-- 2002: La Vie Nouvelle (Philippe Grandrieux); The Last Letter (Frederick Wiseman).

-- 2003: (Sharon Lockhart); Abjad (Abolfazl Jalili); two by Nuri Bilge Ceylan, The Small Town and Clouds of May.

-- 2004: Los Muertos (Lisandro Alonso).

-- 2005: The Sun (Alexander Sokurov); The Forsaken Land (Vimukti Jayasundara); Entre la Mer et L’eau Douce (Michel Brault, 1967), which is actually playing again in the festival this year.

-- 2006: Colossal Youth (Pedro Costa); Belle Toujours (Manoel de Oliveira); Dong (Jia Zhang-ke).

In addition to TIFF, I’ve made just two other festival trips. A few films from those:

-- Rotterdam, 2000: Samar (Shyam Benegal); Le Petit Voleur (Erick Zonca); Inter-View (Jessica Hausner); Enzo Domani à Palermo (Cipri & Maresco).

-- Montreal, 2001: Après la Reconciliation (Anne-Marie Miéville); Martha…Martha (Sandrine Veysset).

If you like, please feel free to add some of your own picks of personal favorites that might’ve played festivals in the last several years (e.g. TIFF, NYFF, SFIFF, Sundance, etc.) but are unavailable on DVD here.


* * *

I watched Antonioni’s feature debut, Cronaca di un Amore [“Story of a Love Affair”] (1950) last night. Wow—a strong film, with so many of his preoccupations and strategies either already in place or showing clear traces of them in embryonic form. And Lucia Bosè, whom I’d never seen before, is an arresting presence.

Sam Rohdie, in his book on Antonioni [BFI, 1990]:

The most interesting comment on Cronaca di un Amore remains a review of it at the time in Bianco e Nero by Fernaldo Di Giammatteo; it concerns, primarily, Antonioni’s choice of a narrative position at some distance from the characters which allows the characters an independence from the ‘grip’ of the narrative, an autonomy from any encompassing knowledge by the narrator, as if the narrator was describing events and characters not which he knew but which he sought to know, which fascinated him, and which he came upon, like the detective, or the reporter of a chronicle of a film, at the moment they occurred, knowing no more and sometimes less than the characters themselves.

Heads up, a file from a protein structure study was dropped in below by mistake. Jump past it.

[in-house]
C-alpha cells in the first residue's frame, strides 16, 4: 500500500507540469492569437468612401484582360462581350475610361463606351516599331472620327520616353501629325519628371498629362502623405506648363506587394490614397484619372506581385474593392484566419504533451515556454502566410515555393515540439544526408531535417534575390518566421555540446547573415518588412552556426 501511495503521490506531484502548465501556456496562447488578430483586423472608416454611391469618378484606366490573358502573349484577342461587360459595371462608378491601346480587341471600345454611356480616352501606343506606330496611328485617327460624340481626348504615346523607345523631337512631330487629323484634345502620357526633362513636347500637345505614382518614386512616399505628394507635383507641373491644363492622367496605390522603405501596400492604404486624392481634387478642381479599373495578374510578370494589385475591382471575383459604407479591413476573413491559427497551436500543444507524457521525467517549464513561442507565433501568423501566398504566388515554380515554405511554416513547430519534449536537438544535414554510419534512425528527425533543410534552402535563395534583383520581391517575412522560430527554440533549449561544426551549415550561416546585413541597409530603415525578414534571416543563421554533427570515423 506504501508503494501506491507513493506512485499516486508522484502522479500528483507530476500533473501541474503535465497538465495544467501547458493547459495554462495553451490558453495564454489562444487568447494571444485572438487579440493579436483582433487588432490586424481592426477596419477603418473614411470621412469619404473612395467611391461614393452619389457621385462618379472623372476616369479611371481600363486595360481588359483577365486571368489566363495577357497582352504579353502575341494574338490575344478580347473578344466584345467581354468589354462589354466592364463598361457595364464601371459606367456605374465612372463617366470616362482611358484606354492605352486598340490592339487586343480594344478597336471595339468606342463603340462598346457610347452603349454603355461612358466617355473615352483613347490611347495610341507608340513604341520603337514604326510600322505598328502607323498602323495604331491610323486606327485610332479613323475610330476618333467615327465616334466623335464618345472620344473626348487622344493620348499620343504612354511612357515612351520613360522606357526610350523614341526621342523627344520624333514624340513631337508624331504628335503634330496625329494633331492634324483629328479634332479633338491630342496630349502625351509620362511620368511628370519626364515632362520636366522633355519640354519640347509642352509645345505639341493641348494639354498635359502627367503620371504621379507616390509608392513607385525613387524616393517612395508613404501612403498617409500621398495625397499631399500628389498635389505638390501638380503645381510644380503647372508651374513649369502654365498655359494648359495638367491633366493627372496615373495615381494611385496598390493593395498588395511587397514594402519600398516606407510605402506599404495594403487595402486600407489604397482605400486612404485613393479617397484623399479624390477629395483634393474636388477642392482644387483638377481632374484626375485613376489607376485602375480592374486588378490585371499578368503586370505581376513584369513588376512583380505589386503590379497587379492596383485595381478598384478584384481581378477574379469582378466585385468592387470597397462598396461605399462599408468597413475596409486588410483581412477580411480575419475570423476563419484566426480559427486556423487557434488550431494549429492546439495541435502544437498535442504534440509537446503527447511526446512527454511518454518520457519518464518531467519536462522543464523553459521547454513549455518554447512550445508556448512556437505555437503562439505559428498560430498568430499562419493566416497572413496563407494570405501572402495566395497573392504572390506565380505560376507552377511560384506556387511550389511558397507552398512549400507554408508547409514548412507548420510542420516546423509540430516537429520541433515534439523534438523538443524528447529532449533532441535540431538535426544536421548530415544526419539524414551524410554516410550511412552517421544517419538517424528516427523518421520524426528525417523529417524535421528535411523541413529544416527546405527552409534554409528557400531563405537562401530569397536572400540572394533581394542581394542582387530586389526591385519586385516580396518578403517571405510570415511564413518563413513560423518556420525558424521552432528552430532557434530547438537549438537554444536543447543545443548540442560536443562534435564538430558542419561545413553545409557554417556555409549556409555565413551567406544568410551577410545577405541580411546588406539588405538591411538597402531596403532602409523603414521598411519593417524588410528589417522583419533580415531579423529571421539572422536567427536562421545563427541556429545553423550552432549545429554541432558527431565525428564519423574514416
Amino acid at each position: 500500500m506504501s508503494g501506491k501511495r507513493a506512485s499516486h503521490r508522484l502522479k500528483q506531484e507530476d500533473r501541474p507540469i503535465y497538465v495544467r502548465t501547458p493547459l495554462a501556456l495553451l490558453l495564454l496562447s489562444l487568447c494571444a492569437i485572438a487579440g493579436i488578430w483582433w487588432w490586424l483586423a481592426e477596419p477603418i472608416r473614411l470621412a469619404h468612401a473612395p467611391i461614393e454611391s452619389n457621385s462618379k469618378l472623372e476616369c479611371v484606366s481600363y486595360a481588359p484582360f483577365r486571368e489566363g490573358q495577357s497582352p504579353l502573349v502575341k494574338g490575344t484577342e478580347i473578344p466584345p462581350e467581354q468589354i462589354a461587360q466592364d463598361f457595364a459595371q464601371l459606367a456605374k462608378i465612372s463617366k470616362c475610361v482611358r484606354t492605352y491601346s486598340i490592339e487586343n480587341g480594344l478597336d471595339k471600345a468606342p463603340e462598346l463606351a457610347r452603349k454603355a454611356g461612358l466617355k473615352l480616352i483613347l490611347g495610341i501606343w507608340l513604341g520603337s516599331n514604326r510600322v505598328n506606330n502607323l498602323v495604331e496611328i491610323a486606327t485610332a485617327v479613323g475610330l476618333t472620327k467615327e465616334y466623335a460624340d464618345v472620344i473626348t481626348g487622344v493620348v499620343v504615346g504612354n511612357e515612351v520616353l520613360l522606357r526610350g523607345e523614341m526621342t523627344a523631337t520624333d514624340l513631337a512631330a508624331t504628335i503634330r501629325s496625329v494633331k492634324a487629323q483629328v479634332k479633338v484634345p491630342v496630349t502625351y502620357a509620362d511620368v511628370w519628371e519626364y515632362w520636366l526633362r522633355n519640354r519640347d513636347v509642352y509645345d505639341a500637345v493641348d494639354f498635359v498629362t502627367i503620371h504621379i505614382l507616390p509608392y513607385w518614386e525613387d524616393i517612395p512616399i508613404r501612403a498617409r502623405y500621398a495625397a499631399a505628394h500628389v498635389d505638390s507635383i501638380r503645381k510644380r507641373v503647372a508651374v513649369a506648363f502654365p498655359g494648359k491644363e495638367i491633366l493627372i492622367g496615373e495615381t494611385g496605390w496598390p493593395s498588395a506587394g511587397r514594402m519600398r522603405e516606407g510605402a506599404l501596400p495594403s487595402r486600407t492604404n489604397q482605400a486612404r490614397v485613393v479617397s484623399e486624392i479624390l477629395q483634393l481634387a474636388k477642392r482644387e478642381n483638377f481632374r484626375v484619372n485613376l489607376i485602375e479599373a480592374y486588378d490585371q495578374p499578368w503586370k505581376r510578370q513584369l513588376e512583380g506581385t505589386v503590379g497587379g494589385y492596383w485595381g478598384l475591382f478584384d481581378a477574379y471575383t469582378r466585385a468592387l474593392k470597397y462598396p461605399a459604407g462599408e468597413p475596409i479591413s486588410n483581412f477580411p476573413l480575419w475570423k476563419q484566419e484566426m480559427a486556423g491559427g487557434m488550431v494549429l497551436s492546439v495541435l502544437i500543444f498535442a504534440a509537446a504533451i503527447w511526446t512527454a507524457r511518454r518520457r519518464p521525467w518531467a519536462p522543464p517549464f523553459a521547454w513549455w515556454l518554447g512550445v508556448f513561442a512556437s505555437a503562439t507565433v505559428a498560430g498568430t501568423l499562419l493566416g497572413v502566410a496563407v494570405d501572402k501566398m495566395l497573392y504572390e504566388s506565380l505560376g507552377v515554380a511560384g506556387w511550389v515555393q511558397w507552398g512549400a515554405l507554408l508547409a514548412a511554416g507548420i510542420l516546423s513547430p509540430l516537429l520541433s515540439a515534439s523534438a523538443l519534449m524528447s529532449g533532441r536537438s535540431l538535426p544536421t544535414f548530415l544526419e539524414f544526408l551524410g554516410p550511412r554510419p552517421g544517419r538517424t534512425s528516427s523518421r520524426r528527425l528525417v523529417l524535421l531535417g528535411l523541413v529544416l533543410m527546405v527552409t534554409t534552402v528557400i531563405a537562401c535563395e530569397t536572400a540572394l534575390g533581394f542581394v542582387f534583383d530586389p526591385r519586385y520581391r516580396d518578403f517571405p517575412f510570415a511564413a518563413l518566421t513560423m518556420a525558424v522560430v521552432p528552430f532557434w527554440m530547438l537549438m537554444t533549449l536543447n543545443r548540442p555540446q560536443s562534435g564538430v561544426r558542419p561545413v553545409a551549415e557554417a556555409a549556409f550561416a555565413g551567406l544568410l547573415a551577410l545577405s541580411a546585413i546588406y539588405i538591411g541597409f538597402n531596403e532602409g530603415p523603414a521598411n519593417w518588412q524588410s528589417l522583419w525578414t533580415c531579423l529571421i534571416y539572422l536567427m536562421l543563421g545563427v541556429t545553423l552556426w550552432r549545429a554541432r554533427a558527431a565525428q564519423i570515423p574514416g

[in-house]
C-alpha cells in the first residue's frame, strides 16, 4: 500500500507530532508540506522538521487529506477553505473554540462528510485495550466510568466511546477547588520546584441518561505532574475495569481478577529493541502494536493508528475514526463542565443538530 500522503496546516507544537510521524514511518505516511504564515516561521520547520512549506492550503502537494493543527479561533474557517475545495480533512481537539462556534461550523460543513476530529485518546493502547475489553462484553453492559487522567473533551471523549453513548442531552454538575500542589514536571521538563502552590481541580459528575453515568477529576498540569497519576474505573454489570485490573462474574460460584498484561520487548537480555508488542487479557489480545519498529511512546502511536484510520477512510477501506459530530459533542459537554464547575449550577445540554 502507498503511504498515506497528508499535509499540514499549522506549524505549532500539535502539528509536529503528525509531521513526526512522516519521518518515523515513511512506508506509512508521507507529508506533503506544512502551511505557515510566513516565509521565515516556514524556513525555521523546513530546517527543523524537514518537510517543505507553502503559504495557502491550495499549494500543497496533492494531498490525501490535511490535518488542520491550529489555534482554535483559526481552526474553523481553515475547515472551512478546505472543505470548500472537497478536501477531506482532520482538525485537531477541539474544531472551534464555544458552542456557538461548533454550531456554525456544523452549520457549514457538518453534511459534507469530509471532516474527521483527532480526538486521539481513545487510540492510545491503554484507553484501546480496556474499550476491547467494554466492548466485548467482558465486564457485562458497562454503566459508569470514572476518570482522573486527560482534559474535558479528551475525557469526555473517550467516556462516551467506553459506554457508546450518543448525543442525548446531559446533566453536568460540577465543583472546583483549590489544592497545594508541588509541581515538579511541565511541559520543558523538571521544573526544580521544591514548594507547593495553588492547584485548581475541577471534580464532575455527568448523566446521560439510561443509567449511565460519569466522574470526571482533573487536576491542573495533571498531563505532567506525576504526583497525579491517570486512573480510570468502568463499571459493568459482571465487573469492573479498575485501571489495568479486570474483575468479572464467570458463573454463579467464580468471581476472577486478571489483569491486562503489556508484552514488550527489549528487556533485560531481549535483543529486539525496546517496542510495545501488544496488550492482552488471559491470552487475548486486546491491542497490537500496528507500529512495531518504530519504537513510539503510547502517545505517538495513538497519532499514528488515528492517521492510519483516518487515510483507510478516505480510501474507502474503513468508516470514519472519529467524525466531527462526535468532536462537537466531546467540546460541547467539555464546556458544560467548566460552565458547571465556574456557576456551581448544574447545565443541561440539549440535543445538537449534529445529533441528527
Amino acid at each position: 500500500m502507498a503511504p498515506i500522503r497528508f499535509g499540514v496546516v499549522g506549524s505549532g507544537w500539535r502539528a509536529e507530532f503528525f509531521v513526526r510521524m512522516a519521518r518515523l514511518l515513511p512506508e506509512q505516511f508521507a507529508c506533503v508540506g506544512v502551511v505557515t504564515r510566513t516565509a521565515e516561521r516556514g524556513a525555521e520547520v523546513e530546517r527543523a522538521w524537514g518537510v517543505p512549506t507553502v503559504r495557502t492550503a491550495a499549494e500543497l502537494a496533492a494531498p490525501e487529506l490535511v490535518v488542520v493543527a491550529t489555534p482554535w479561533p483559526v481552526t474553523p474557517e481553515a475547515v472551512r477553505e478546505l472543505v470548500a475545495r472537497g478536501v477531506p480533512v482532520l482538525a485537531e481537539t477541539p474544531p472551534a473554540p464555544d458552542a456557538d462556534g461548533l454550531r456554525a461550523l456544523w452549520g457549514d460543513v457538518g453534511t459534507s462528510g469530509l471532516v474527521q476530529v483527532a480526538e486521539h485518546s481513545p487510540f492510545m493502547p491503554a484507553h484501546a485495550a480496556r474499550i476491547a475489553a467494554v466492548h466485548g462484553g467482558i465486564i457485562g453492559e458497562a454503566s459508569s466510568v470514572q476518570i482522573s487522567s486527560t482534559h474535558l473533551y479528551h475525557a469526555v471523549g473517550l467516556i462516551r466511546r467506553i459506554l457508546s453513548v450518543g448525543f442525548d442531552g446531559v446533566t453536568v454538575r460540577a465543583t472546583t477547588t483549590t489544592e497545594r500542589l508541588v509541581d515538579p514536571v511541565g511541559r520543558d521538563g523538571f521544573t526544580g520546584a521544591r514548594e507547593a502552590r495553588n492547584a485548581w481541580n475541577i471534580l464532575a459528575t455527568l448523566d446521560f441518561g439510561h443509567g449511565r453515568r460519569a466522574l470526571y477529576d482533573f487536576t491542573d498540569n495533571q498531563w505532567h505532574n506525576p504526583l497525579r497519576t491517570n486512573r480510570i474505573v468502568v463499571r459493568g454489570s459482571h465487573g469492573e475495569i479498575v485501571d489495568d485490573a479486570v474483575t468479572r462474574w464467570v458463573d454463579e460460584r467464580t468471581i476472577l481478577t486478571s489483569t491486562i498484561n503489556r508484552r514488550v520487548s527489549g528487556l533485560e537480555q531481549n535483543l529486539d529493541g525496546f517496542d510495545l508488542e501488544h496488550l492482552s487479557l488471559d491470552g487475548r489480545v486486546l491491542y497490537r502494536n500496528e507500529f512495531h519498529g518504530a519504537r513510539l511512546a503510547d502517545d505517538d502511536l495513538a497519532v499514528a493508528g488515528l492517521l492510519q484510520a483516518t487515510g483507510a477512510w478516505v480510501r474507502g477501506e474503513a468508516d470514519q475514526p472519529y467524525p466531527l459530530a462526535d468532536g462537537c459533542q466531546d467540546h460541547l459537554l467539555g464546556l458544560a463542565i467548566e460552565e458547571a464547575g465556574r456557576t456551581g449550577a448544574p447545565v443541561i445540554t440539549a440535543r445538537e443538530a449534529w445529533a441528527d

On the relationship of Antonioni’s films to neo-realism:

Looked at on the level of theme or meaning, many critics, especially in Italy, enjoying the warm humanism of neo-realism, found Antonioni’s work cold, depressing and, hopelessly, gloomily pessimistic. Some of this had to do with distance: an objectivity without sympathy; but mostly it related to the sense of disconnection. Even if the social environment weighed down figures in Visconti, de Sica, Rossellini, there was always hope, either for a change in the environment, or in pockets within it: faith, the family, love, affection. No matter how threatening, how awful things were, there were some eternal certainties or a political chance, love or solidarity, a retreat or a way forward. There is still Bruno and human will in Ladri di biciclette, the dog who saves the man in Umberto D, an optimistic tomorrow in Paisà and Roma, città aperta, struggles not in vain, not like in Antonioni where ends dissolve, and struggle ceases to have sense.

On the other hand, and Rossellini apart, the way ahead charted by these films was often familiar and conventional. What may have seemed grim in Antonioni’s themes, was positive, indeed exhilarating at the level of their realization; his films opened up new narrative and fictional possibilities in the very activity of dissolving what was certain and clear, in rejecting what neo-realism had made positive. And this is most evident visually: by the very fact of destabilising forms and structures, Antonioni permitted new forms to appear, hence new fascinations and new objects to make themselves felt. Neo-realism, on the contrary, and despite the attentiveness it gave to technique and to film language, was conservative, intent on declaring established, unshakeable things, certainties and orders which by the mid-50s even its greatest apologists had to admit no longer held.